By the end of this lesson, you will learn how to adopt good programming practices.
Hi and welcome to this lesson. Today we’re going to look at good programming practices.
Why adopt good programming practices?
Coding is not just about writing lines of codes, one after the other. It’s complex and challenging, and requires a certain degree of skill.
I’m going to introduce a few important good practices that you should always keep in mind while coding.
Do not optimize first
First, do not optimize first!
As we’ll see in the coming weeks, coding is often a case of finding the best compromise between correctness of the code and speed. The problem is that achieving a good speed boils down to exploiting adapted data structures, using elaborate algorithms, and sometimes even using low-level tricks to accelerate computations.
In many cases, these optimizations have an impact on the readability of the code, which can make it more difficult to see what it does.
You should always have a correct program before optimizing, and there’s no need to consider speed at this point. Optimizations can be implemented later.
It’s always much simpler to debug a code that was built to be correct rather than a code that was optimized in terms of speed.
Structure the code
It’s no secret that coding is difficult. And why’s this? Because programming languages are not meant to be easily understood by humans, but to be easily processed by machines.
Writing code means that you can explicitly describe the details of a given method in a way that is unambiguous. In other words, writing code involves describing a method using elementary notions available in a programming language.
Most of the time, a programmer doesn’t think about the low-level programming language itself, but uses abstract language layers.
Let’s take the example of finding the shortest path in a graph. There’s no such thing as a function find_the_shortest_path(maze) in Python. We’re going to code this function so that we can use it to perform more complex challenges.
Coding is all about stacking up more and more abstract layers, until your program can be written with the help of just a few functions. In this course, we will use graph theory to play a game in a maze. For this, we’re start off by finding paths, then finding the shortest path, then multiple shortest paths, then we’ll take the opponent into account.
This process is called structuring the code. And a code should always be structured.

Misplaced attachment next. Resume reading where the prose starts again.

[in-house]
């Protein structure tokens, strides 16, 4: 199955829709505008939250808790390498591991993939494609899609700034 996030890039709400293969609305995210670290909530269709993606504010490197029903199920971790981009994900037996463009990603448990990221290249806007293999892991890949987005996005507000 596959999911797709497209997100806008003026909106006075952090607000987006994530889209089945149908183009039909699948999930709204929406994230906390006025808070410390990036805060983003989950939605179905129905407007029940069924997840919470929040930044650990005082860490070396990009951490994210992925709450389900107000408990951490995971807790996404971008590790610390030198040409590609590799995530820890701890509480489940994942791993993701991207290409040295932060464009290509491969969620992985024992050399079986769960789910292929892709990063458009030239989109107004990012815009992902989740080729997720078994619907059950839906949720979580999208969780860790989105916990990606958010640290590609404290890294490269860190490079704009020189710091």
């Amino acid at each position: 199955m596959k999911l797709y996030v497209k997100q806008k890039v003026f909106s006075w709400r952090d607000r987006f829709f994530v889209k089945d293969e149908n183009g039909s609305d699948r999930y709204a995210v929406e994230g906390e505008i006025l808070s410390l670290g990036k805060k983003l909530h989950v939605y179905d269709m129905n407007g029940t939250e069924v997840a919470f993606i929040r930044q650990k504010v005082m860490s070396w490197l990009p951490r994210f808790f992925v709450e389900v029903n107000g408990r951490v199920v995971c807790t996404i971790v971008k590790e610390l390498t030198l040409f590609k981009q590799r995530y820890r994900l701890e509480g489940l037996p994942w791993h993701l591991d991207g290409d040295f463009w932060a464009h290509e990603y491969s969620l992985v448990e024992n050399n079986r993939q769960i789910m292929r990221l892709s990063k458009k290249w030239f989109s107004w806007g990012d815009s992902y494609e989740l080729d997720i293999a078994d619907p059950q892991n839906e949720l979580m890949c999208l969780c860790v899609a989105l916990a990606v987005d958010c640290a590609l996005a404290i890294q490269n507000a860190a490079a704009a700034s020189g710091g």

As a rule of thumb, you should always try to code functions that are no more than 15 lines long. If it contains more than that, then you should probably try to split your function into multiple subfunctions.
Factorize the code
A programmer should never — EVER — use the copy/paste shortcuts when developing a code.
However, if you SHOULD ever wish to do this, then you should create a subfunction containing the lines you want to duplicate.
This process is very important, because one day you might want to modify your code, update the code to take into account new inputs, or optimize part of the code. It’s much simpler when parts of the code to be updated are at one location.
A common source of errors is when duplicated lines are modified but you forget to change other occurrences in your code.
No mysterious constants
Anything that appears to be arbitrary in a code should be avoided. For example, you might want to use the number « infinity » in your code, but such a thing doesn’t exist in computer memory. One trick would be to use a large number instead, say 100,000, which should be defined once at the beginning of your code using an explicit name, like infinity_value.
When you next look at your code, perhaps years from now, it will be much easier to understand what infinity_value is than 100,000.
Explicit inputs/outputs and comments
Finally, you should always write your code thinking that it will be read by someone else. This is obviously the case if you’re working in a team, but even if you’re not, adding comments is a good way to be sure that what you’re doing is correct.
A good way of using comments is to write them first, and then add code sparingly between comments.
If you don’t know what comments to write, begin with an explicit description of a function before you write the corresponding code. This should contain a short description of how it works, details about the parameters and outputs, and remarks about correctness conditions.
Coding is not and should never be a question of the number lines of codes written per minute. If it takes one hour to write one line, then so be it. Maybe that single line will be used by hundreds or thousands of programmers, so it can be worth every moment.
Also name your variables and functions so that it is explicit for anyone reading the code. Naming a variable « temp » is often a poor choice.
If you follow all these principles, then you have all the tools to become a great programmer.